State v. Porter

Annotate this Case

384 A.2d 429 (1978)

STATE of Maine v. Roxanne PORTER.

Supreme Judicial Court of Maine.

March 28, 1978.

*430 Joseph A. Wannemacher, Asst. Dist. Atty. (orally), Alfred, for plaintiff.

Roberts, Shirley & Humphrey by Thomas E. Humphrey (orally), James J. Shirley, Sanford, for defendant.


McKUSICK, Chief Justice.

The defendant, Roxanne Porter, entered a plea of guilty to an indictment charging her with the offense of "terrorizing" in violation of section 210 of the Criminal Code.[1] She now appeals from the judgment entered on her guilty plea, alleging that the statute under which she was indicted is unconstitutional on its face for overbreadth.[2]

We deny the appeal.

I. Attack on Constitutionality of Section 210

The defendant concedes that she committed the acts charged by the indictment, namely:

"That on or about the 20th day of October, 1976, in the Town of Sanford, County of York and State of Maine the . . . defendant Roxanne Porter, did communicate to another person, namely Tina Fanjoy, an employee of Sprague Electric Co., a threat to commit a crime of violence, dangerous to human life, to wit: by then and there stating to said Tina Fanjoy that a bomb had been placed upon the premises of said Sprague Electric Co., thereby causing the evacuation of the said premises by the employees of Sprague Electric Co."

*431 Having admitted to the acts charged, the defendant claims that section 210 is unconstitutionally overbroad on its face in that it proscribes speech protected by the First Amendment. Since we find that the statute is not overbroad, we reject the appellant's attack.

Before proceeding, we note that appellant's standing to attack the constitutionality of the statute, if it otherwise existed, was not lost by her guilty plea. If section 210 suffers from fatal overbreadth, it follows that the defendant's indictment under that statute was invalid and that the Superior Court was without jurisdiction to entertain her plea and to enter judgment and sentence thereon. Jurisdictional questions, unique in degree of importance, are among the few exceptional issues which a defendant who has pled guilty may raise either by post-conviction habeas corpus proceeding or, as here, on direct appeal from the judgment. See State v. Small, Me., 381 A.2d 1130 (1978); Dow v. State, Me., 275 A.2d 815, 821 (1972).

Defendant's charge of over-breadth is predicated upon her argument that section 210 by its terms applies to a person who communicates a threat merely for the purpose of warning the person threatened by a third party, and that such a person comes within the protection of the First Amendment. We conclude that section 210 does in fact proscribe, under certain circumstances, the communication of a threat by one who has the intent of merely warning the person threatened. It is plain to us, in view of the language used in section 210 and the unspecified elements of the offense of "terrorizing," that the legislature intended to penalize him who actually "threatens," either (1) in the usual sense of one who, having originated the threat of a crime of violence, personally communicates that threat to another person, or (2) one who, although not the originator of the threat, transmits another's threats under such circumstances and in such a way that the threat, to any objective observer, has "become his own." In either sense, as the statute only penalizes one who "threatens," the statute suffers no overbreadth. Any-one who "communicates a threat" as we construe the statutory term forfeits the protection of the First Amendment.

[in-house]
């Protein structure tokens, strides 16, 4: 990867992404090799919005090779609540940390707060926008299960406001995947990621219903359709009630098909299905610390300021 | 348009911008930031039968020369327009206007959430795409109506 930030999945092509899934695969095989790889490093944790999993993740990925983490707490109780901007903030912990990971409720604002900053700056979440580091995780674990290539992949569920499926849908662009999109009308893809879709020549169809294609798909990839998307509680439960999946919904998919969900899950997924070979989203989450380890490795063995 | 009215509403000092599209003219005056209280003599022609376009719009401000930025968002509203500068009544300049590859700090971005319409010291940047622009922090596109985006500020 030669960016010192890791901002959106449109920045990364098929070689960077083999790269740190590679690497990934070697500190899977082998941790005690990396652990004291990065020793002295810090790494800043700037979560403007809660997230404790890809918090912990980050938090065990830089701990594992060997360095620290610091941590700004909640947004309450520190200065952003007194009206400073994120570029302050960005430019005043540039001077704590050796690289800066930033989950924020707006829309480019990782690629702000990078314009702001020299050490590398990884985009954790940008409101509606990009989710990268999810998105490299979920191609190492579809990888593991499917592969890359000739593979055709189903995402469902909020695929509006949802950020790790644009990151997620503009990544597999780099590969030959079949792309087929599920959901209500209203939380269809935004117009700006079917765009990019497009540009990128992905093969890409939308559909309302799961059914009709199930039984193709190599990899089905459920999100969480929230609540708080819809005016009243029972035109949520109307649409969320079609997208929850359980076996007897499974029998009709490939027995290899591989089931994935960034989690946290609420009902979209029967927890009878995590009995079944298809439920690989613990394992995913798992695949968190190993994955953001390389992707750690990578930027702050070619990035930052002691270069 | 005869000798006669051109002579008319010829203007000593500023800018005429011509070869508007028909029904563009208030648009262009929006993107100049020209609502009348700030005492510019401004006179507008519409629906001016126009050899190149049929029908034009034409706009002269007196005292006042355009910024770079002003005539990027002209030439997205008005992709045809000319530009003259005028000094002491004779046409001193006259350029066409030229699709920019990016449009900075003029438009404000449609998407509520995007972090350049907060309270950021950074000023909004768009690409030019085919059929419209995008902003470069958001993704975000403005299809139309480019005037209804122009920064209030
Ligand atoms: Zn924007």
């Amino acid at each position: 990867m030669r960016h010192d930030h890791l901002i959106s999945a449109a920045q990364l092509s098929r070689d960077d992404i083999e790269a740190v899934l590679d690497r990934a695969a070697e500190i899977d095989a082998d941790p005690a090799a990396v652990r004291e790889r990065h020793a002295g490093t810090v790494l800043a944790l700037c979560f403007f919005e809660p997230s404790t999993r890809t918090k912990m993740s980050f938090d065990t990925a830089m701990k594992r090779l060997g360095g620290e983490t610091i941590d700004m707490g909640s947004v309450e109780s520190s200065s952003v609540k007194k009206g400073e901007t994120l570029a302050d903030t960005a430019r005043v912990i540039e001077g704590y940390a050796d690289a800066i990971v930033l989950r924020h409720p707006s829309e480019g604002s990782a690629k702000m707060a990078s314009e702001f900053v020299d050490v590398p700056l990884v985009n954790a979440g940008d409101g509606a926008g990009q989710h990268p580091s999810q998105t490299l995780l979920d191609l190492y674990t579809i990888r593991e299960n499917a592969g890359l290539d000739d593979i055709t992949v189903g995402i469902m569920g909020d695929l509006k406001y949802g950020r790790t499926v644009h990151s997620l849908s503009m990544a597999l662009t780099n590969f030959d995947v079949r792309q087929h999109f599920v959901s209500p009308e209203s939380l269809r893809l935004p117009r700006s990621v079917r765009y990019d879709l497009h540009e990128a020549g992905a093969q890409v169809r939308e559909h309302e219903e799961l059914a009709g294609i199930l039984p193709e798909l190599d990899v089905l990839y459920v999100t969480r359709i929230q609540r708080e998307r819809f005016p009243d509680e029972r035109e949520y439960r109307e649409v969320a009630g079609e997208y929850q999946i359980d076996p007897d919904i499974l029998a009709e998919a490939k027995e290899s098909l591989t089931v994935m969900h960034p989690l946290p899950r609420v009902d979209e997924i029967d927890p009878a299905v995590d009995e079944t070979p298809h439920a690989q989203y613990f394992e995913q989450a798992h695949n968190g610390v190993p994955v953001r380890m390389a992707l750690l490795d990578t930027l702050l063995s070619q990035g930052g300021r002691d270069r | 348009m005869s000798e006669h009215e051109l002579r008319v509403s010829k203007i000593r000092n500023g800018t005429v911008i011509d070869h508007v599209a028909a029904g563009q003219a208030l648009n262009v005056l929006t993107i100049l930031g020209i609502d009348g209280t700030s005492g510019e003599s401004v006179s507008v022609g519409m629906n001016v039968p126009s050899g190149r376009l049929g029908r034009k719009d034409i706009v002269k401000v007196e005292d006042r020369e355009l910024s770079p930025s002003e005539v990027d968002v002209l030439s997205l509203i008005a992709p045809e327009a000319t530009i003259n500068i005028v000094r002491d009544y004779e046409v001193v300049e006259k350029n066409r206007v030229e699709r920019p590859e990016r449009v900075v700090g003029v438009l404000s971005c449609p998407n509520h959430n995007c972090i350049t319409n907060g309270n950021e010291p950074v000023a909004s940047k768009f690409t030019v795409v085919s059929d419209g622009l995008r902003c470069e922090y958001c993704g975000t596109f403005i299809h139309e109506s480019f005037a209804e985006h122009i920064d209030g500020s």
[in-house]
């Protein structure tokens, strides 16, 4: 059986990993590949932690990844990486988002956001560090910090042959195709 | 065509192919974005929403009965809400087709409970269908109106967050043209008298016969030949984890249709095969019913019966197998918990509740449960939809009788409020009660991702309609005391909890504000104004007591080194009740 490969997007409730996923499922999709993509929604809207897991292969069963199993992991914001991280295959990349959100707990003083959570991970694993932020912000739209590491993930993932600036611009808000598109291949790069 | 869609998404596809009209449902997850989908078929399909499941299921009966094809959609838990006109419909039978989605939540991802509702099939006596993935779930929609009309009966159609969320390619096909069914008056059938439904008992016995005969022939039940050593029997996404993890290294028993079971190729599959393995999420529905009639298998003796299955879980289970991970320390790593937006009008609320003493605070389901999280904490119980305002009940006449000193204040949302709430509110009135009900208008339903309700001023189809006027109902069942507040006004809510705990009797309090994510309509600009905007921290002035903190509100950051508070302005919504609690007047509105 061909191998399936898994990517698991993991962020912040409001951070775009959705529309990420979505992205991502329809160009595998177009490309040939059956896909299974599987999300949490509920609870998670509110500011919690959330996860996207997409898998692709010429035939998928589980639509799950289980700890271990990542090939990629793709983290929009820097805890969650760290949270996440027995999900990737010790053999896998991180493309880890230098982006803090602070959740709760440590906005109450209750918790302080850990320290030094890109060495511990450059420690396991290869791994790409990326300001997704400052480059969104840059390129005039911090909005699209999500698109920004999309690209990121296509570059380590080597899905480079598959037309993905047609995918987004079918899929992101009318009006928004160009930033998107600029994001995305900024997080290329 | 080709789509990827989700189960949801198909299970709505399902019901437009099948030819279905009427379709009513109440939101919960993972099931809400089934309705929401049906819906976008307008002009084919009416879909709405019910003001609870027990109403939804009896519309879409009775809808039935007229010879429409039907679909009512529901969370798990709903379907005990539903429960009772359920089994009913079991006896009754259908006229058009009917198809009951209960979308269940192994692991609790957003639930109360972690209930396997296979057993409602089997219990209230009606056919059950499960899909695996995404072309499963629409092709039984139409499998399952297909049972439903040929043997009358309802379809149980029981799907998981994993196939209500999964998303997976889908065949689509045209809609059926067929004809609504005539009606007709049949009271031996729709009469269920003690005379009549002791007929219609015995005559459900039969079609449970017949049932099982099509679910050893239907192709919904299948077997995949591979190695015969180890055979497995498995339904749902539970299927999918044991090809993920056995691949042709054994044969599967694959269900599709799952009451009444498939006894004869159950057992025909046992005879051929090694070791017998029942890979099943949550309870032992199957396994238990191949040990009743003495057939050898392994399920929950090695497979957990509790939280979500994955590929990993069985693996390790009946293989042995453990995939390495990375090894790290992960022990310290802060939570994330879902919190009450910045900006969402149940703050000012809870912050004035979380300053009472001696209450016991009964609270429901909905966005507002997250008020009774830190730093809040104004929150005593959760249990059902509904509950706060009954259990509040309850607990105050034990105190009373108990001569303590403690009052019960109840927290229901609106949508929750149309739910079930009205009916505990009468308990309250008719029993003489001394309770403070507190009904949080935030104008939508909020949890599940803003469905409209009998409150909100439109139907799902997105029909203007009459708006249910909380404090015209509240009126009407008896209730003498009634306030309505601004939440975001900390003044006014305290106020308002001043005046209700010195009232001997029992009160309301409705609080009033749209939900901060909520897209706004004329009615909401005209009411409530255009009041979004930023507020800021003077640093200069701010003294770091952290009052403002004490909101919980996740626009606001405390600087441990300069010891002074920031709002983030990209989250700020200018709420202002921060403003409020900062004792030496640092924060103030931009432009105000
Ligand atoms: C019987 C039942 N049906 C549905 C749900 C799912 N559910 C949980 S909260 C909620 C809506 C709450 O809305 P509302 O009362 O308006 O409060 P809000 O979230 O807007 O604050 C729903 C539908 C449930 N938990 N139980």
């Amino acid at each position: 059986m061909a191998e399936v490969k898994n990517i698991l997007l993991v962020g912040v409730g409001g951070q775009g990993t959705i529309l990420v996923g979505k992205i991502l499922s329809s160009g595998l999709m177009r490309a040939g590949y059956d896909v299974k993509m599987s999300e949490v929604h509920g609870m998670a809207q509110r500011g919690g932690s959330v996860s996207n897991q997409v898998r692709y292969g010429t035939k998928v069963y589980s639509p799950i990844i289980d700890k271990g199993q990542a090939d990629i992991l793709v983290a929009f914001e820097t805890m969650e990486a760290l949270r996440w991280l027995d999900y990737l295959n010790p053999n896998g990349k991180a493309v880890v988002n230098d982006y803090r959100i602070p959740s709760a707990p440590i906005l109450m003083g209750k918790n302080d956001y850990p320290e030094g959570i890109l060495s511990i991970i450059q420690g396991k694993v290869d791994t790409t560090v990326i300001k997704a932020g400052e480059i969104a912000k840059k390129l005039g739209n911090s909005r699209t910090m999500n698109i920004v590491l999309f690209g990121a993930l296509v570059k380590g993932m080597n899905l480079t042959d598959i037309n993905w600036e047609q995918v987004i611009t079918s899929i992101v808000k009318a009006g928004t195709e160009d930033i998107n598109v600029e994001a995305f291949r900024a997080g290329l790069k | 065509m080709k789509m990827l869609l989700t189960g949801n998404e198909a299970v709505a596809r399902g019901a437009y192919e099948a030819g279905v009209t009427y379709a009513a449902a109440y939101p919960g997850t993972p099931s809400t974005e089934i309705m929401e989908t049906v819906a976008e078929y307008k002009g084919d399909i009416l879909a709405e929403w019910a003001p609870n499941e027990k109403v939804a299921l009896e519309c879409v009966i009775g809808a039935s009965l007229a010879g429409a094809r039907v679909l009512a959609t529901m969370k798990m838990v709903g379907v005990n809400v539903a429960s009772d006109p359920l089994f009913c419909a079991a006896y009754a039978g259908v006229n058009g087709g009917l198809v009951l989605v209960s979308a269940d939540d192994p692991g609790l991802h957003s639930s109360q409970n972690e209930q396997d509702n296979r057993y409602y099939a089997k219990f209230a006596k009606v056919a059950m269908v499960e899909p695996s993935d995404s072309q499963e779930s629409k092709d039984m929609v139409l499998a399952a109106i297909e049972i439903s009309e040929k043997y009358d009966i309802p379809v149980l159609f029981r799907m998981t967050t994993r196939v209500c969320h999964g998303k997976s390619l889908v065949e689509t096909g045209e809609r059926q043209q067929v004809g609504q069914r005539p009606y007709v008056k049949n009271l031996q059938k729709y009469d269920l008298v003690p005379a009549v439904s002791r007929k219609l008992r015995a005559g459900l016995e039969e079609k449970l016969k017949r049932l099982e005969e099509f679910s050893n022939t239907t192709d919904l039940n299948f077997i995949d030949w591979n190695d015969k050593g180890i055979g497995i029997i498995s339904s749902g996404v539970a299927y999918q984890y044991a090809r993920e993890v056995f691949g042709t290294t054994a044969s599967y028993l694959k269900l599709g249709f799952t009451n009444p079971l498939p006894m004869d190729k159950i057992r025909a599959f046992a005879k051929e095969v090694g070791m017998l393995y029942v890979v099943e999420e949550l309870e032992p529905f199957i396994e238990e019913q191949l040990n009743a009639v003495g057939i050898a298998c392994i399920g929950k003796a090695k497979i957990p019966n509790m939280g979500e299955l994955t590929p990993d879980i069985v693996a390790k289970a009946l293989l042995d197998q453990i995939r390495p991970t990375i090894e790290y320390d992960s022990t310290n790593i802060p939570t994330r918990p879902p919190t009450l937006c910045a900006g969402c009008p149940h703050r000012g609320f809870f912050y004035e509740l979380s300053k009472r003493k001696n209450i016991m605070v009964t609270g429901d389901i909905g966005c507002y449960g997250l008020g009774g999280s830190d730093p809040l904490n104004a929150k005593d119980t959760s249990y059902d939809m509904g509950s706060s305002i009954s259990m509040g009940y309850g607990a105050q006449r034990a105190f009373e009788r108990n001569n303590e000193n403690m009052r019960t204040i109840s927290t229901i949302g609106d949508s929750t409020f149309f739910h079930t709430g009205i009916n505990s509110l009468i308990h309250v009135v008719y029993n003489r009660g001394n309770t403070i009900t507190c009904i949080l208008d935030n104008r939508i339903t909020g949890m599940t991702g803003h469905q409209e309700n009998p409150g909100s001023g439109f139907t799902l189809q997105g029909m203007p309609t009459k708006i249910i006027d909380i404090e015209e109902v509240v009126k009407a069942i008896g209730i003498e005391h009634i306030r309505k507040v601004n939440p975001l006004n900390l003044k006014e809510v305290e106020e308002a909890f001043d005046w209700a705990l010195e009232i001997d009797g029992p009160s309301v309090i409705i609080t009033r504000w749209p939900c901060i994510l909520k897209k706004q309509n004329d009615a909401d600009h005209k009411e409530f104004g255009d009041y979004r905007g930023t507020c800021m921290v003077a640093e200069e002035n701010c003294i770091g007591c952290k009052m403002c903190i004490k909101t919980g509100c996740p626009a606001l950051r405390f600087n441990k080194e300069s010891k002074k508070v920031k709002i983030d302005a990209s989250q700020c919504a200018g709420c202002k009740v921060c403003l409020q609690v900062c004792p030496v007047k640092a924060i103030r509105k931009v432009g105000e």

Section 210 makes a person guilty of terrorizing if he "communicates to any person a threat", etc. That language is identical, for practical purposes, to the opening language of former section 3701 of Title 17, from which section 210 is largely derived, which penalized "[w]hoever makes, publishes or sends to another any communication. . . containing a threat".[3] Both word formulations, in common parlance and in legal effect, mean simply whoever "threatens."[4] In each statute, the more cumbersome form of expression was apparently adopted for grammatical convenience to fit with the balance of the sentence. The code's name for the section 210 crime"terrorizing"implies an intent to punish a particular type of "threatening."[5] In any event, insofar as ambiguity may be *432 found to exist in the phrase "communicates to any person a threat," that phrase must, to the extent consistent with the apparent intent of the statute, be given a narrow application, in keeping with the principle that penal statutes are to be strictly construed. State v. King, Me., 371 A.2d 640 (1977).

Section 210 thus punishes only him who "threatens" the crime of violence dangerous to human life. The word "threat" is by definition "an expression of intention to inflict evil or injury on another; the declaration or indication of an evil, loss, or pain to come . . .."[6] When the nub of the statutory language is focused upon, it becomes almost self-defining because of its commonly understood meaning, and

"[w]ords of a penal statute must be given their common and popular sense, unless the act discloses a legislative intent otherwise." State v. Heald, Me., 382 A.2d 290, 294 (1978).

Indeed, as discussed below, this court had no difficulty in defining the word "threat," standing alone in the predecessor statute, 17 M.R.S.A. § 3701, supra, in a constitutionally valid way. See e. g., State v. Cashman, Me., 217 A.2d 28, 29 (1966).

The Criminal Code, however, goes much further in delineating the crime than merely proscribing "threatening." In addition to the act of "threatening," the code expressly requires the crime to have the further element that the "natural and probable consequence of such a threat" is either "to place the person to whom the threat is communicated in reasonable fear that the crime will be committed," or "to cause evacuation of a building, place of assembly or facility of public transport." This requirement that the threatening have certain probable disruptive consequences restricts application of the statute to a kind of speech that produces or is likely to produce a clear and present danger of substantive evils that Maine constitutionally may seek to prevent. Brandenburg v. Ohio, 395 U.S. 444, 89 S. Ct. 1827, 23 L. Ed. 2d 430 (1969); Dennis v. United States, 341 U.S. 494, 71 S. Ct. 857, 95 L. Ed. 1137 (1951).